EuroIA 19 Recap: Talks by Susana Vázquez on February 19, 2020

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You have probably already read the first part of our EuroIA 19 post. There, we focused on the workshops. In this second part, we want to highlight the talks that impacted us the most and bring some conclusions over all our experience at this conference.

The Talks

Along these three conference days, there were two tracks of talks. As we were a group of three designers, we had the chance to attend most of them. Thanks to Emiliano Cicero and David Aragonés, because all of us wrote these posts together from our different points of view and contributions. The highlights from our favourites talks are:

The Unintended Consequences Of Our Design Choices

Aly Blenkin

Is Technology neutral? During this session we were facing the fact that it’s not. No, because it's human. It is created by humans and of course, it is biased.

That's the reason why it is so important to understand the implications of our design decisions, and to do that, we, as designers, need to create a positive impact and reduce the negative one. To achieve the positive impact, we need to:

  1. Understand the scale of the problem (rules, regulations, actors, motivations...)
  2. Map it and get feedback.
  3. Reflect and act. Identify gaps and design for a positive impact

And to reduce the negative impact is necessary to:

  1. Prompt speculations designing for the future
  2. Create speeds bumps and use design principles
  3. Identify your ethical principles.

The examples used in this talk were great and Aly handled the speech to make us think about how little decisions can create negative impact letting people apart and not being inclusive.

Citizen Centric Information Architecture: Creating a truly Citizen-Centric Digital Government

Alysson Franklin

Alysson's talk covered the use case of the redesign for the Ohio government websites. The redesign included many different sites and pages. Tones of information are very difficult to find, for both employees and users of the sites.

They had two main problems to face: who owns the data and the information overload, which ended in the lack of trust of the employees, and also the citizens.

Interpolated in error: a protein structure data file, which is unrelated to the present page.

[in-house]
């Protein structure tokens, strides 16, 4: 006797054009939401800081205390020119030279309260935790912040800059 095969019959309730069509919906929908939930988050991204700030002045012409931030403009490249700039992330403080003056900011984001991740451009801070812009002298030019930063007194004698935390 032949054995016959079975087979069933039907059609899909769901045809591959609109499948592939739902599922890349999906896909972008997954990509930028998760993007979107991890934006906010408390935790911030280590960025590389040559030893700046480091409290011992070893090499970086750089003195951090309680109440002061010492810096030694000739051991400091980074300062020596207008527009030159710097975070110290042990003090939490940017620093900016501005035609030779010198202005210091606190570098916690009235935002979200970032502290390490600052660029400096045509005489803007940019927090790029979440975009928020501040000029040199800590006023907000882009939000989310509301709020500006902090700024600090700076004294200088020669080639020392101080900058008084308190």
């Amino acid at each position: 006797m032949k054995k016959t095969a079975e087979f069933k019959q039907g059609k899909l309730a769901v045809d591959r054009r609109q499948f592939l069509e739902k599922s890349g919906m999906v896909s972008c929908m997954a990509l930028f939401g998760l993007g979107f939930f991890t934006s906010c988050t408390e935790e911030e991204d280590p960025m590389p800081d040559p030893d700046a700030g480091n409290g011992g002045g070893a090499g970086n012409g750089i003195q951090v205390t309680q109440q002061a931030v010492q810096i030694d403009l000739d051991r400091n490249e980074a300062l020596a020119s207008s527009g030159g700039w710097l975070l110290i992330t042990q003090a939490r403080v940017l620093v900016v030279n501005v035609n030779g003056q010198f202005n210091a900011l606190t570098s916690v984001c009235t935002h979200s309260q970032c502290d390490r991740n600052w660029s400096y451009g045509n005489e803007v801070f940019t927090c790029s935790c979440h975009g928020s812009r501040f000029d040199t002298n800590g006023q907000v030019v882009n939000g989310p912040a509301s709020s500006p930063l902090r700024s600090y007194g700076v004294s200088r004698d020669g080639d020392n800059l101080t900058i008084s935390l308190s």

They faced these problems by creating the 6 steps challenge:

  1. De-bureaucratize the authoring layer
  2. Turn content tagging an easy task
  3. Unify UX and interaction patterns
  4. Catalog all info and remove duplicity
  5. Rock-solid, yet scalable data model
  6. Design for all cultures and societies in Ohio

And how did they do it? Using “A pattern language” as a reference. By identifying global patterns, selecting the main ones, providing a structure and taxonomy and allowing the users to create their own taxonomy too (folksonomie).

As a curious thing, This solution was made using Liferay ❤️.

It’s Not Simple, Stupid! Dealing with Complex Systems and Wicked Problems

Hertje Brodersen

In this talk we learned how to identify wicked problems and how to deal with them, as well as complex systems. These 3 steps may help:

  1. Context. The first challenge is recognising complexity. As Hertje pointed out “Disasters occur when a complex issue is managed as a complicated or simple one” So, the first thing to do is to determine the type of problem you are facing. It can be Simple as baking a cake, Complicated as building a Rocket, or Complex as raising a child. Once the problem is categorized and we know that we have to face a complex problem, it is time to acknowledge wicked problems, make time to deal with complexity, don’t use formulaic solutions, act and take responsibility.
  2. Planning a solution. For that, ask tough questions, be realistic and pragmatic, and practice critical thinking.